The Effect of Music On Mood

The importance of understanding music’s impact on human health.

According to Spotify, there are 1,300 genres of music (1). These genres are categorized by different factors, such as their rhythms or themes. Whether you’re a rap fan or a country fan, an Apple Music user or a Spotify user, we all listen to music that helps us express our emotions and personalities. But have you ever wondered why certain songs have the power to lift your spirits, while others leave you feeling melancholy? The connection between music and mood is a subject that has intrigued researchers for decades. From the soothing melodies that calm our nerves to the energetic beats that invigorate our spirits, all types of music can evoke a wide range of emotions and shape our perception of the world around us. 

Music therapy program at Georgia College State University (1).

Listening to music has been a part of many people’s everyday lives for the past 250,000 years (2). When we listen to music, our brains become more active, leading to increased blood flow to various regions. Different areas of the brain, such as those involved in processing auditory information, emotions, and memory, receive more oxygen and nutrients as blood flow to these regions increases. In addition, the limbic system in our brains, which processes emotions and controls memory, is also affected when we listen to music (3). A study conducted at the Research Imaging Center at the University of Texas Health Science Center showed that when people listened to unfamiliar music, the limbic and paralimbic regions of the brain were activated. The limbic region controls memory and emotion, and the paralimbic region also regulates emotion and sensory information. Hearing specific qualities of the music that people enjoy, such as a rhythmic pattern, triggers positive emotions (4). If you have ever felt chills or shivers while listening to music, that may have resulted from dopamine sending triggers of pleasure throughout your body. If you have a song in your playlist that you can’t stop replaying, it’s because whenever your brain becomes familiar with a song, it releases dopamine upon hearing its first few notes. There have been a number of instances where patients who were recovering from brain injuries and lost their abilities to distinguish melodies could still recognize the emotions that they were feeling when they heard certain songs (3).

Brain scan on human brain before and after listening to music (2).

Music also plays a role in enhancing mental well-being. In certain schools and hospitals, “Music Therapy” is offered. Music Therapy can help people who suffer from depression, dementia, or Parkinson’s Disease. Certain parts of patients’ memory can be activated when hearing certain songs, which reminds them of their healthier selves, and ultimately helps them gain relief from incessant pain. Lee Bartel, PhD, a music professor at the University of Toronto, found that sound vibrations can help destabilize disorientation and reduce levels of cortisol, the stress hormone. It was also found that listening to music was more effective for reducing anxiety before surgeries than taking prescription drugs. Along with its mental health benefits, researchers have found that playing music can have physical health benefits too. Playing music increases the production of antibody immunoglobulin A and natural killer cells that attack invading viruses, effectively boosting the immune system’s strength. The quality of one’s life and recovery from trauma can simply be improved by listening to animated music that excites the body (5).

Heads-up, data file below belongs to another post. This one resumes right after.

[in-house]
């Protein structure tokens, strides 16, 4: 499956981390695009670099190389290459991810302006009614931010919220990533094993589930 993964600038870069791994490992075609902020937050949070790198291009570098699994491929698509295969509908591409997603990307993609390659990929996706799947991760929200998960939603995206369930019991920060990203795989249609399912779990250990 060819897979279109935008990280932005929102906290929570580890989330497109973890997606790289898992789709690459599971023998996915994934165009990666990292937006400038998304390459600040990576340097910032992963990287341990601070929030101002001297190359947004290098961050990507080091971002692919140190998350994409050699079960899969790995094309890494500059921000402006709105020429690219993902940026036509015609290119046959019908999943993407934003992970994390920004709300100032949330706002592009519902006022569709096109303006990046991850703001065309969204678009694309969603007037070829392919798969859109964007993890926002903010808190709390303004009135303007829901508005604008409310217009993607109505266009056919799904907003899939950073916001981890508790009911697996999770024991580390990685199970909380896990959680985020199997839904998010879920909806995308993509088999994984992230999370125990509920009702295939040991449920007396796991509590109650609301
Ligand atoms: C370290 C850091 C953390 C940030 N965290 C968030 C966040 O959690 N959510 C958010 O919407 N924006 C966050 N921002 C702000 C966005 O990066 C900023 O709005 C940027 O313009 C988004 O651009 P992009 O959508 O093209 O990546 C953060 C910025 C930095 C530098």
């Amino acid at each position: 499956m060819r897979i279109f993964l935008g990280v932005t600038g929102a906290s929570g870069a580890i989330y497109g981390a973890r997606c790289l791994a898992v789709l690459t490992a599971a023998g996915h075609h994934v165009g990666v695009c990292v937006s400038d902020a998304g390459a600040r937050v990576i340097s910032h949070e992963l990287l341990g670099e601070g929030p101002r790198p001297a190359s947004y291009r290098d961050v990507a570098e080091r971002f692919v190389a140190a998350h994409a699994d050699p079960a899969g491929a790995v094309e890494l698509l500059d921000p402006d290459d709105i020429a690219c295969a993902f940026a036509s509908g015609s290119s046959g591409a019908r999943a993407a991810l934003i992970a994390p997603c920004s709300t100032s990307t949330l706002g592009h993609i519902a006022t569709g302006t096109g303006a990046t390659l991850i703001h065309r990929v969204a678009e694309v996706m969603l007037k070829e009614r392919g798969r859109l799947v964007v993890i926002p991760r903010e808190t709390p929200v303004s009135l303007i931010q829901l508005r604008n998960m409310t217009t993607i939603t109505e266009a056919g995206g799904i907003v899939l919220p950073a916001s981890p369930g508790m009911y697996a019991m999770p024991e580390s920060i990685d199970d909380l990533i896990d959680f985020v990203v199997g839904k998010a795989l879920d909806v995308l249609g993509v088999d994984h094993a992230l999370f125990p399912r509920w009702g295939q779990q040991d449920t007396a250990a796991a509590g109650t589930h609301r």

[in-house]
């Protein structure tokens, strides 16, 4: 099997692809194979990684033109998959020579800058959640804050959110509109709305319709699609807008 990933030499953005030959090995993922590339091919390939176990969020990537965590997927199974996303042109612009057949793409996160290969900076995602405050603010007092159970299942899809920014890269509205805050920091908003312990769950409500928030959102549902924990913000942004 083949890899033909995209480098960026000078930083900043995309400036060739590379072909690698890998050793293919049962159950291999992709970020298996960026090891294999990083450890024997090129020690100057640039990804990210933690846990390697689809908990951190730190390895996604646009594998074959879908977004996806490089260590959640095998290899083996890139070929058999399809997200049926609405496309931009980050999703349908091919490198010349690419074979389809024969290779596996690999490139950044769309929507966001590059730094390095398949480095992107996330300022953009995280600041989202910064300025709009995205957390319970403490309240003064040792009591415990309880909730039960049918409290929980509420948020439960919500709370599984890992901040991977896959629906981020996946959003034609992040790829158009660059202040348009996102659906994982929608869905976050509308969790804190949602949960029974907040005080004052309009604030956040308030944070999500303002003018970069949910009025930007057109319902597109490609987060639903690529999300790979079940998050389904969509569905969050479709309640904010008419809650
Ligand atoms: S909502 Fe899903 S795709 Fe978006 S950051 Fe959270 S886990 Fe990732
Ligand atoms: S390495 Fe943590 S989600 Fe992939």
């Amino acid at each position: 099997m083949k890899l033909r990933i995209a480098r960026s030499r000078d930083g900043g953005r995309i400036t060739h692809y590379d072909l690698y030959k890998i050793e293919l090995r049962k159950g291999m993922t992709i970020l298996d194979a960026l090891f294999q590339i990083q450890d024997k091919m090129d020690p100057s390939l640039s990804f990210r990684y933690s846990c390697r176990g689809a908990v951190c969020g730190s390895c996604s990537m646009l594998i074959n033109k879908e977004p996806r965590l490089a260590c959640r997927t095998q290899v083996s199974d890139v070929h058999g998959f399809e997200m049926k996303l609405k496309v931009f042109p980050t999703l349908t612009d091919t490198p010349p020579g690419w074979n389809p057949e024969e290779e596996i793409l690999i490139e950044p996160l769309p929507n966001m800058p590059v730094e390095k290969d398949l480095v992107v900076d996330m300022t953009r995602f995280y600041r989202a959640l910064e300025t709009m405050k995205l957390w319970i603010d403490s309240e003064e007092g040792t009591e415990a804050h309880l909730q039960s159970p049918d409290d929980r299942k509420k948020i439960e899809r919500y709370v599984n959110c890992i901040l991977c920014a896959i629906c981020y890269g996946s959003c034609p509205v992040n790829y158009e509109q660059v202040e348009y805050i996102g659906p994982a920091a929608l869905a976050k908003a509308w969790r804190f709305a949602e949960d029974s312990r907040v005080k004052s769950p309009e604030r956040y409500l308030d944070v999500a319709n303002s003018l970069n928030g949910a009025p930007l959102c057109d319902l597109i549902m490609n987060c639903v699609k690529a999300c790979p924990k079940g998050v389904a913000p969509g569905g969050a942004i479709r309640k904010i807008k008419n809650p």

Whether you’re a high school student listening to SZA’s newest album, or a patient in the ICU, music plays a vital role in keeping yourself healthy. It’s impossible to go a day in life without hearing the rhythms and beats of our world. People in different parts of the world, no matter what their identity is, can all connect through music. Relationships can be built off of shared musical interests. Genres like hip-hop, blues, and jazz have been used throughout history as outlets for artists and communities to call out social issues. Without music, our society would lack unity and identity.


  1. (2023). Music Genres Explained. Retrieved from,of%20sounds%2C%20patterns%20and%20structures.
  2. Schäfer, T., Sedlmeier, P., Städtler, C., & Huron, D. (2013). The psychological functions of music listening. Frontiers in Psychology. Retrieved from
  3. (2020) Why — and How — Music Moves Us. Retrieved from,that%20generate%20and%20control%20emotions.&text=The%20limbic%20system%2C%20which%20is,when%20our%20ears%20perceive%20music.  
  4. ‌Corneliu Toader, Calin Petru Tataru, Florian, I.-A., Razvan-Adrian Covache-Busuioc, Bratu, B.-G., Luca Andrei Glavan, Andrei Bordeianu, David-Ioan Dumitrascu, & Alexandru Vlad Ciurea. (2023). Cognitive Crescendo: How Music Shapes the Brain’s Structure and Function. Brain Sciences, 13(10), 1390–1390. Retrieved from
  5. Novotney, A. (2024). Music as medicine. Retrieved from